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DOCUMENTATION CENTER SEARCH
User's Guide
Point Operations
3.2 Luminance Quantization
Any analog signal that is to be processed by a computer must be converted to a suitable binary code. In practice this usually means a signed integer. The process of converting analog-valued signal samples to discrete-valued samples is known as quantization. A digital image is thus a quantized approximation of the original signal entering an optical system. The range of integers available for signal quantization is known as luminance resolution and is determined by the number of binary digits used to represent each image sample value. It is typical to use 8 bits-per-pixel (bpp), therefore pixel values are integers in the range
_{8}
={0,1,...,255}. Some high-end digital cameras output 10 and 12 bpp for improved luminance fidelity.
The concept of quantization may also be applied to digital signals. The goal is to reduce the number of bits needed to represent a given signal sample with hopefully little or no visible distortion. This leads to a reduction of storage requirements or equivalently a decrease in transmission time, so quantization is of great interest in the context of data or image compression. Quantization also arises naturally in the context of displaying and printing images on binary media such as paper. Finally, quantization at the level of 1 bpp, called binary thresholding, is a very common first step in many image processing algorithms and applications.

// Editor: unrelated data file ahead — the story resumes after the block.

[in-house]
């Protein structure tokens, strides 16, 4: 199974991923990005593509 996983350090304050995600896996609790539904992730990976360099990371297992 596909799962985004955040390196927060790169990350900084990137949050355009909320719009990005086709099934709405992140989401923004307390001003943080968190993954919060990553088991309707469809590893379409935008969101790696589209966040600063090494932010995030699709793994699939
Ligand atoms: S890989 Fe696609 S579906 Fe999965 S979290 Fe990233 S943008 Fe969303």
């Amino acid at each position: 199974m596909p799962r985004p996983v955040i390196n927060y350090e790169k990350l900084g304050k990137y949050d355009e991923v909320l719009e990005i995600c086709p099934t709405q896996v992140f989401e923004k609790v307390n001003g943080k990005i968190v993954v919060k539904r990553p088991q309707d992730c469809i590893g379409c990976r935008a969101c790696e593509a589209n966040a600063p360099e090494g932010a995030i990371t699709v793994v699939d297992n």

UniformQuantizer
[
img
,
]
gives
img
with all elements quantized using step size
UniformQuantizer
[
img
,
,
d
]
gives
img
with all elements quantized using step size
and offset by
d
Quantization function.
This loads the package.
In[1]:=
This shows the transfer function of a uniform quantizer, with step size
=32.
In[2]:=
Out[2]=
This illustrates the effect of reducing the luminance resolution of an image. First we load an example monochrome image and extract a small subregion.
In[3]:=
Here we quantize and display the example image. Shown are the original image and, clockwise, quantized copies of the original at 16 levels, 4 levels, and 2 levels. This simulates 4, 2, and 1 bpp representations, respectively, of the original 8 bpp example image.
In[4]:=
Out[4]=
The preceding example demonstrates a phenomenon called contouring, which becomes visible when the number of quantization levels is insufficient. In flat regions of an image, this tends to occur at about 6 bpp.
THIS IS DOCUMENTATION FOR AN OBSOLETE PRODUCT.